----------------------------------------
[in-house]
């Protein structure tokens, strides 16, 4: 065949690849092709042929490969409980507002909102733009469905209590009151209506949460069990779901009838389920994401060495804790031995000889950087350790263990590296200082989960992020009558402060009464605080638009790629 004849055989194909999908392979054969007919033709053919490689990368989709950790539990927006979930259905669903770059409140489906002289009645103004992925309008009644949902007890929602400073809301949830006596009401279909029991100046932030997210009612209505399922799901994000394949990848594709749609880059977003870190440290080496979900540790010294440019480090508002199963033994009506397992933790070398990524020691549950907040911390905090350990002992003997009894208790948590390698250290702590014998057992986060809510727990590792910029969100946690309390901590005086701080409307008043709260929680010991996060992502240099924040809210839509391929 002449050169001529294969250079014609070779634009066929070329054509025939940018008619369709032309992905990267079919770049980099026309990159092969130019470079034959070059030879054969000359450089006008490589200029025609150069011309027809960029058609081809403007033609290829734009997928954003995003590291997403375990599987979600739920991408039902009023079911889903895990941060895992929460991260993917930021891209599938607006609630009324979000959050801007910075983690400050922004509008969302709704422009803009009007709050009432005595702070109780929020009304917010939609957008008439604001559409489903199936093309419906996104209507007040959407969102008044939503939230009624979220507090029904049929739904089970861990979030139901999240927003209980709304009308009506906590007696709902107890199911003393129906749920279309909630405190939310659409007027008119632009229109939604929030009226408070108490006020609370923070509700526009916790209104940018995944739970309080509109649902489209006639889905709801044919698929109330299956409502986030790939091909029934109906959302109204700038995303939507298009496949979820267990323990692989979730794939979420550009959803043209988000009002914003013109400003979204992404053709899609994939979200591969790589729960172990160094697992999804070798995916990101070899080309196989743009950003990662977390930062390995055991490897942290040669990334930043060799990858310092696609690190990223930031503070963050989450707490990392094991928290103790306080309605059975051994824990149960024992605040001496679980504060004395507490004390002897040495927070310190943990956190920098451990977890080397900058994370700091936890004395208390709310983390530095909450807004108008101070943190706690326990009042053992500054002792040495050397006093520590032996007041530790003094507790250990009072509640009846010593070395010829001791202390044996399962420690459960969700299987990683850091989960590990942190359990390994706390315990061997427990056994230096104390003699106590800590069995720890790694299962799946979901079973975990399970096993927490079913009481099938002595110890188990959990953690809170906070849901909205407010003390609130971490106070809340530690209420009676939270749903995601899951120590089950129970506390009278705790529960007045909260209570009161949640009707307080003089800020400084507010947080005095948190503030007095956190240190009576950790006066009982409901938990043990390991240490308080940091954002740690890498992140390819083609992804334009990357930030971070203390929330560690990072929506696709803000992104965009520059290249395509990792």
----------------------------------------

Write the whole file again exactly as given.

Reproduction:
[in-house]
């Protein structure tokens, strides 16, 4: 065949690849092709042929490969409980507002909102733009469905209590009151209506949460069990779901009838389920994401060495804790031995000889950087350790263990590296200082989960992020009558402060009464605080638009790629 004849055989194909999908392979054969007919033709053919490689990368989709950790539990927006979930259905669903770059409140489906002289009645103004992925309008009644949902007890929602400073809301949830006596009401279909029991100046932030997210009612209505399922799901994000394949990848594709749609880059977003870190440290080496979900540790010294440019480090508002199963033994009506397992933790070398990524020691549950907040911390905090350990002992003997009894208790948590390698250290702590014998057992986060809510727990590792910029969100946690309390901590005086701080409307008043709260929680010991996060992502240099924040809210839509391929 002449050169001529294969250079014609070779634009066929070329054509025939940018008619369709032309992905990267079919770049980099026309990159092969130019470079034959070059030879054969000359450089006008490589200029025609150069011309027809960029058609081809403007033609290829734009997928954003995003590291997403375990599987979600739920991408039902009023079911889903895990941060895992929460991260993917930021891209599938607006609630009324979000959050801007910075983690400050922004509008969302709704422009803009009007709050009432005595702070109780929020009304917010939609957008008439604001559409489903199936093309419906996104209507007040959407969102008044939503939230009624979220507090029904049929739904089970861990979030139901999240927003209980709304009308009506906590007696709902107890199911003393129906749920279309909630405190939310659409007027008119632009229109939604929030009226408070108490006020609370923070509700526009916790209104940018995944739970309080509109649902489209006639889905709801044919698929109330299956409502986030790939091909029934109906959302109204700038995303939507298009496949979820267990323990692989979730794939979420550009959803043209988000009002914003013109400003979204992404053709899609994939979200591969790589729960172990160094697992999804070798995916990101070899080309196989743009950003990662977390930062390995055991490897942290040669990334930043060799990858310092696609690190990223930031503070963050989450707490990392094991928290103790306080309605059975051994824990149960024992605040001496679980504060004395507490004390002897040495927070310190943990956190920098451990977890080397900058994370700091936890004395208390709310983390530095909450807004108008101070943190706690326990009042053992500054002792040495050397006093520590032996007041530790003094507790250990009072509640009846010593070395010829001791202390044996399962420690459960969700299987990683850091989960590990942190359990390994706390315990061997427990056994230096104390003699106590800590069995720890790694299962799946979901079973975990399970096993927490079913009481099938002595110890188990959990953690809170906070849901909205407010003390609130971490106070809340530690209420009676939270749903995601899951120590089950129970506390009278705790529960007045909260209570009161949640009707307080003089800020400084507010947080005095948190503030007095956190240190009576950790006066009982409901938990043990390991240490308080940091954002740690890498992140390819083609992804334009990357930030971070203390929330560690990072929506696709803000992104965009520059290249395509990792």